Anyway you slice it, it’s a 45 minute drive at the least to Lost Bridge from my house, and with the lighter than average traffic it still took 45 minutes. It was still early when we arrived and upon checking out the large dirt field next to Lost Bridge for shorebirds, we were disappointed with the lack of standing water and total lack of birds. And the same could be said about Lost Bridge. Even though there was plenty of exposed sand and mug under, and extending up river and down from the bridge, there was hardly any birds.

Knowing we had a long drive to Brookville Lake we decided to leave and get a head start to the lake. The far northern end of the lake is the best spot for any shorebirds. The water is very shallow, and in years past it has been a hotspot for some great birds, except today.

While driving down to the lake we would stop and do some roadside birding and had some good luck doing that. That’s until we made our way to the lake. The water level was still too high for the smaller wading birds, so we were left with the usual Great Egrets, and Great Blue Herons.

IMG_2911

However upon doing some scanning of the Ring-billed Gulls that were congregating I noticed a Caspian Tern had joined the gulls. A nice bird for the day count.

IMG_2915

We searched for many a minute for anything that would excite us, but to no avail. We needed a spark to the day so we made our way to Liberty Indiana to see if we could re-locate the Eurasian-collared Doves that have been known to hang out at these grain silos in the middle of town. ECDO are becoming more and more prevalent in this part of the country, even though eBird still considers them a rarity in Ohio, but in Indiana just over the border they aren’t. Anyway it was Gene who noticed 2 doves perched on a wire next to the grain silos. getting my bins on them I noticed the squared off tail and white undertail coverts, plumber in size in relation to the Mourning Dove sitting next to it. Even though I couldn’t see the black collar, the other field marks was dead on.

IMG_2917

After having success with finding the ECDO, we started to make our slow drive back. With frequent stops at Fernald Preserve, Smith Tract Park we had a pretty good day count for the middle of August. Some of the sparrow species that were present just weeks earlier are now gone like Henslow’s and Grasshopper Sparrows, or they’re just not showing themselves. We did have a great look at both male and female Blue Grosbeaks, which I’ve seen almost every time I’ve been out this Summer.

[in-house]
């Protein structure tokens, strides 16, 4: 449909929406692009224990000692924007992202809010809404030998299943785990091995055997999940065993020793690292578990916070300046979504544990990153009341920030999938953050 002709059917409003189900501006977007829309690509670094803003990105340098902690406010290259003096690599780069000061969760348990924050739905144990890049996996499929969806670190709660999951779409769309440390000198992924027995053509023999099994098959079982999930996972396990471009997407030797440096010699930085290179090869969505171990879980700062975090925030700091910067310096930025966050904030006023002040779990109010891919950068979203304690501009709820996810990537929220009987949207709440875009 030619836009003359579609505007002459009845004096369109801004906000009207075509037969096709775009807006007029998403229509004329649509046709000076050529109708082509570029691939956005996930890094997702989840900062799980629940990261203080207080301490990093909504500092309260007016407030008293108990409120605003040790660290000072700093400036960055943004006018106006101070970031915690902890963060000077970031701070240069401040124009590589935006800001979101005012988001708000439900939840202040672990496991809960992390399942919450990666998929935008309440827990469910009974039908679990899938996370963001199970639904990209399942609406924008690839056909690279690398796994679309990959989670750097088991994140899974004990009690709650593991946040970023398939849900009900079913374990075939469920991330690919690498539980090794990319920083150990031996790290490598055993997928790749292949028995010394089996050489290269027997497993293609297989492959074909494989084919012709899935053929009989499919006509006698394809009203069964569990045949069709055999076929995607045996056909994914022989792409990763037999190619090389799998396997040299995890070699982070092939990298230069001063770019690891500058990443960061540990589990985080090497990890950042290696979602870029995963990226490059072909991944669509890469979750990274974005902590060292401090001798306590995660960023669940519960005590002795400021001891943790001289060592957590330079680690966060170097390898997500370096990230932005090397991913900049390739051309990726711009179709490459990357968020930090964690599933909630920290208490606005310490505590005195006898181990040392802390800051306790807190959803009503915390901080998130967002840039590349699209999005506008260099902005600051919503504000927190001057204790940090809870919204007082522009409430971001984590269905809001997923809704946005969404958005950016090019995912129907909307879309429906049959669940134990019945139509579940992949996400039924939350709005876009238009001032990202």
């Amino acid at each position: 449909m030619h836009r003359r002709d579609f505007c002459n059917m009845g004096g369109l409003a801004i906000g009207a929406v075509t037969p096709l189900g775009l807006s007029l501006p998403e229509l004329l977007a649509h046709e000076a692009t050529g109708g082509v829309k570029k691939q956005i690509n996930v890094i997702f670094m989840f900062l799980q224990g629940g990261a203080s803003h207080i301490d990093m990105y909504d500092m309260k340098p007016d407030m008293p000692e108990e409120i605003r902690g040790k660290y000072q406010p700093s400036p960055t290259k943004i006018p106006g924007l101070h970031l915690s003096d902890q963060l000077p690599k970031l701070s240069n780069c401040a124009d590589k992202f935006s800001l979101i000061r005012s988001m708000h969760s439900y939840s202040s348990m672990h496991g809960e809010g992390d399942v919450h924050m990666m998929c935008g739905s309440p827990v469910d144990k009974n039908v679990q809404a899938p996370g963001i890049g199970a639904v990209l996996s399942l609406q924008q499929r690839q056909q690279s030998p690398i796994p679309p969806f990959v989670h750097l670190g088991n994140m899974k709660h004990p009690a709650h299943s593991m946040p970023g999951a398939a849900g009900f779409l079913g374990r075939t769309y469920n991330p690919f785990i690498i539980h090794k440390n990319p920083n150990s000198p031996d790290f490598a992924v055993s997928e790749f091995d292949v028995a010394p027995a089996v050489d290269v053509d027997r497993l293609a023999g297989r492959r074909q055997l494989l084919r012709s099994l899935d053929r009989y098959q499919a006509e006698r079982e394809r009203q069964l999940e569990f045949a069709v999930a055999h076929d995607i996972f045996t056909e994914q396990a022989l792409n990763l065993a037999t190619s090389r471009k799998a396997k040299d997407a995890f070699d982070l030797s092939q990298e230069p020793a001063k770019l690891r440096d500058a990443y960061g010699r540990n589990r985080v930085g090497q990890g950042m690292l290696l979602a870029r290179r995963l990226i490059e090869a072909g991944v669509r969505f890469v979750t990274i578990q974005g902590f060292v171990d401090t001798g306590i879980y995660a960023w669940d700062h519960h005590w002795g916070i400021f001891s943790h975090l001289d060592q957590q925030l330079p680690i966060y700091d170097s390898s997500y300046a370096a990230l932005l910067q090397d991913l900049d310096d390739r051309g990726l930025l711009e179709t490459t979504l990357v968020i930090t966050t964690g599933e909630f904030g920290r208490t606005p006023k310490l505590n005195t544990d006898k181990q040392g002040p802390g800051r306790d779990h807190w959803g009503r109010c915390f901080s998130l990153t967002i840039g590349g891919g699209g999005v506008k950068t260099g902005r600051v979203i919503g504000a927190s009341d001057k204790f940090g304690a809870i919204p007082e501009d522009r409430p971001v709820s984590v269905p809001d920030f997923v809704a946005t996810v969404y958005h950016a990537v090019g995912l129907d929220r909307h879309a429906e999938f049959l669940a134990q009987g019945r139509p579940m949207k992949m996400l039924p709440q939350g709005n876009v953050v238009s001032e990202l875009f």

Saturday was a great example of being able to spot quality birds in good numbers. Granted our objective was to find shorebirds, and we did find a few, however we made the best of the situation and came away with a nice number  of birds during these dog days of Summer. They’re out there, you just have to be both diligent and patient, and you’ll see them.

Notable birds for the day include:

  1. Bald Eagle
  2. American Kestrel
  3. Black Vulture
  4. Turkey Vulture
  5. Red-shouldered Hawk
  6. Red-tailed Hawk
  7. Osprey
  8. Great Blue Heron
  9. Great Egret
  10. Green Heron
  11. Spotted Sandpiper
  12. Pectoral Sandpiper
  13. Lesser Yellowleg
  14. Double-crested Cormorant
  15. Mute Swan
  16. Eastern Bluebird
  17. Eastern Kingbird
  18. Northern Mockingbird
  19. Tree Swallow
  20. Chimney Swift
  21. Cliff Swallow
  22. Barn Swallow
  23. Northern Rough-winged Swallow
  24. Purple Martin
  25. Northern Flicker
  26. Blue Jay
  27. House Wren
  28. Carolina Wren
  29. Carolina Chickadee
  30. Indigo Bunting
  31. Blue Grosbeak
  32. White-eyed Vireo
  33. Eastern Towhee
  34. Canada Goose
  35. Mallard
  36. Wood Duck
  37. Belted Kingfisher
  38. Song Sparrow
  39. Field Sparrow
  40. Chipping Sparrow
  41. House Sparrow
  42. Common Yellowthroat
  43. Downy Woodpecker
  44. Blue-gray Gnatcatcher
  45. Eastern Phoebe
  46. Northern cardinal
  47. American Robin
  48. American Crow
  49. Mourning Dove
  50. Eurasian-collared Dove
  51. Caspian Tern
  52. Ring-billed Gull
  53. Common Grackle
  54. Red-winged Black Bird
  55. Pigeon
  56. American Goldfinch
  57. Scarlet tanager
  58. Gray Catbird
  59. European Starling
  60. Killdeer

Rare Bird Alert

415px-66_Ivory-billed_Woodpecker

This may be a tad late but for those who don’t know this, there is a Swallow-tailed Kite giving great views as it perches and preens in Aurora Indiana. And also if you didn’t know this Aurora is right across the river from where 2 were seen this time last year.

I’m hoping that it sticks around till this weekend because I will make an effort to get over there and digiscope some pictures.

Spotlight On Ohio Birds

Stilt Sandpiper (Calidris himantopus)

Family:  Scolopacidae

Order:  Charadriiformes

Description:  Length 8 1/2″ ADULT SUMMER Beautifully marked with chestnut on crown and ear coverts, broad pale supercilium, and otherwise dark-streaked face and neck. Underparts have distinct dark bars; feathers on back have dark centers. ADULT WINTER Has mainly gray upperparts and white underparts; note the pale supercilium. JUVENILE Similar to winter adult, but feathers on back have cleaner-looking pale margins.